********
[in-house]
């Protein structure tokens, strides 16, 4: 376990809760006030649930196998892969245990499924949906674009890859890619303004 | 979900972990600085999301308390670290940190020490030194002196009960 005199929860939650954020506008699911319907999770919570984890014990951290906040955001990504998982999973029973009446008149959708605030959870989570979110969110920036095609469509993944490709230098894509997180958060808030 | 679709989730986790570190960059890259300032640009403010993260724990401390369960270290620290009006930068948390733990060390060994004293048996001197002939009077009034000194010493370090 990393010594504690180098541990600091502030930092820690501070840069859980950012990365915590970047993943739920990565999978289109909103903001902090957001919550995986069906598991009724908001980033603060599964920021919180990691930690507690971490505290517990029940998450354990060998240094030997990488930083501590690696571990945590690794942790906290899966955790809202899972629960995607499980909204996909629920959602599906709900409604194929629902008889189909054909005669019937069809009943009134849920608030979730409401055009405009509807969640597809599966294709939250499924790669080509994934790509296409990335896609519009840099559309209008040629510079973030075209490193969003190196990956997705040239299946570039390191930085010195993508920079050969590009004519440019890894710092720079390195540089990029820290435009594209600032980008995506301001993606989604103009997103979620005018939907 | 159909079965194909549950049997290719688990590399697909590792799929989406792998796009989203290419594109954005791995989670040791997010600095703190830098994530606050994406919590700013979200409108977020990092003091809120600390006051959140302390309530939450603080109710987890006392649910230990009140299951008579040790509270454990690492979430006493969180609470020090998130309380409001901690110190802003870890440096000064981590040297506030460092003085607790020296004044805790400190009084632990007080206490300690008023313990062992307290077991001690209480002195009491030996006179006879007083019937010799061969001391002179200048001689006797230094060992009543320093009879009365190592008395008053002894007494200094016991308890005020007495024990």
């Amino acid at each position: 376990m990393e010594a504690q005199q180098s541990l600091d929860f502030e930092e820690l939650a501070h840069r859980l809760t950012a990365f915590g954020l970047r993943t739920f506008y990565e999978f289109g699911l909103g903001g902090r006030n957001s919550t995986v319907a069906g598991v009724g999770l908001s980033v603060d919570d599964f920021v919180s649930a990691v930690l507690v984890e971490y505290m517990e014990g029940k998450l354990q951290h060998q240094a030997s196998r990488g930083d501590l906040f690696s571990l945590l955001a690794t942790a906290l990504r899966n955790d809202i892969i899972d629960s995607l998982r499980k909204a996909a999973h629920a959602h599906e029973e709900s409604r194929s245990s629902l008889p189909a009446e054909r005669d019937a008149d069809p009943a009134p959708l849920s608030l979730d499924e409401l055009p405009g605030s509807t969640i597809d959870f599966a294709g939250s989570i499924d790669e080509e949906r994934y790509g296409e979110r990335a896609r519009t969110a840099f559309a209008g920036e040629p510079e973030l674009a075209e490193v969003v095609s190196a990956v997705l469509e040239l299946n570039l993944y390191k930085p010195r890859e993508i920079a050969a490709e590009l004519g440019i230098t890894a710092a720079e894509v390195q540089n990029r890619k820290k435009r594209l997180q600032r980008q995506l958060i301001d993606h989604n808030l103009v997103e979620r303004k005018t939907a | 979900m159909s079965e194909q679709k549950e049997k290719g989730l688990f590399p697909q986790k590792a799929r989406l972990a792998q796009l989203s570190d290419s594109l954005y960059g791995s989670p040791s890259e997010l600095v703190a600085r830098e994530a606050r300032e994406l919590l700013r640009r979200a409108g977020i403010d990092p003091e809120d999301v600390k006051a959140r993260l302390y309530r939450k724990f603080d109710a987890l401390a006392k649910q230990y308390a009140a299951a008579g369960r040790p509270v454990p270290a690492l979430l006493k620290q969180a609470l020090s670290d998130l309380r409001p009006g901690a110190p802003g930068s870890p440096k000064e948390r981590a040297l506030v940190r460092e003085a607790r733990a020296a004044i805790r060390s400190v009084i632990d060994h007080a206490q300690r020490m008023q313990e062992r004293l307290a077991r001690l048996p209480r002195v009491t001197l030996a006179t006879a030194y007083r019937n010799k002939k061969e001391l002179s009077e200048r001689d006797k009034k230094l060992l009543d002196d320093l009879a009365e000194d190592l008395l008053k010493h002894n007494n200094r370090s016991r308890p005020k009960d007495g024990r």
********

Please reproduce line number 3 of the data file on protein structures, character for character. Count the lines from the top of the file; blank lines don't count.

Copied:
């Amino acid at each position: 376990m990393e010594a504690q005199q180098s541990l600091d929860f502030e930092e820690l939650a501070h840069r859980l809760t950012a990365f915590g954020l970047r993943t739920f506008y990565e999978f289109g699911l909103g903001g902090r006030n957001s919550t995986v319907a069906g598991v009724g999770l908001s980033v603060d919570d599964f920021v919180s649930a990691v930690l507690v984890e971490y505290m517990e014990g029940k998450l354990q951290h060998q240094a030997s196998r990488g930083d501590l906040f690696s571990l945590l955001a690794t942790a906290l990504r899966n955790d809202i892969i899972d629960s995607l998982r499980k909204a996909a999973h629920a959602h599906e029973e709900s409604r194929s245990s629902l008889p189909a009446e054909r005669d019937a008149d069809p009943a009134p959708l849920s608030l979730d499924e409401l055009p405009g605030s509807t969640i597809d959870f599966a294709g939250s989570i499924d790669e080509e949906r994934y790509g296409e979110r990335a896609r519009t969110a840099f559309a209008g920036e040629p510079e973030l674009a075209e490193v969003v095609s190196a990956v997705l469509e040239l299946n570039l993944y390191k930085p010195r890859e993508i920079a050969a490709e590009l004519g440019i230098t890894a710092a720079e894509v390195q540089n990029r890619k820290k435009r594209l997180q600032r980008q995506l958060i301001d993606h989604n808030l103009v997103e979620r303004k005018t939907a | 979900m159909s079965e194909q679709k549950e049997k290719g989730l688990f590399p697909q986790k590792a799929r989406l972990a792998q796009l989203s570190d290419s594109l954005y960059g791995s989670p040791s890259e997010l600095v703190a600085r830098e994530a606050r300032e994406l919590l700013r640009r979200a409108g977020i403010d990092p003091e809120d999301v600390k006051a959140r993260l302390y309530r939450k724990f603080d109710a987890l401390a006392k649910q230990y308390a009140a299951a008579g369960r040790p509270v454990p270290a690492l979430l006493k620290q969180a609470l020090s670290d998130l309380r409001p009006g901690a110190p802003g930068s870890p440096k000064e948390r981590a040297l506030v940190r460092e003085a607790r733990a020296a004044i805790r060390s400190v009084i632990d060994h007080a206490q300690r020490m008023q313990e062992r004293l307290a077991r001690l048996p209480r002195v009491t001197l030996a006179t006879a030194y007083r019937n010799k002939k061969e001391l002179s009077e200048r001689d006797k009034k230094l060992l009543d002196d320093l009879a009365e000194d190592l008395l008053k010493h002894n007494n200094r370090s016991r308890p005020k009960d007495g024990r």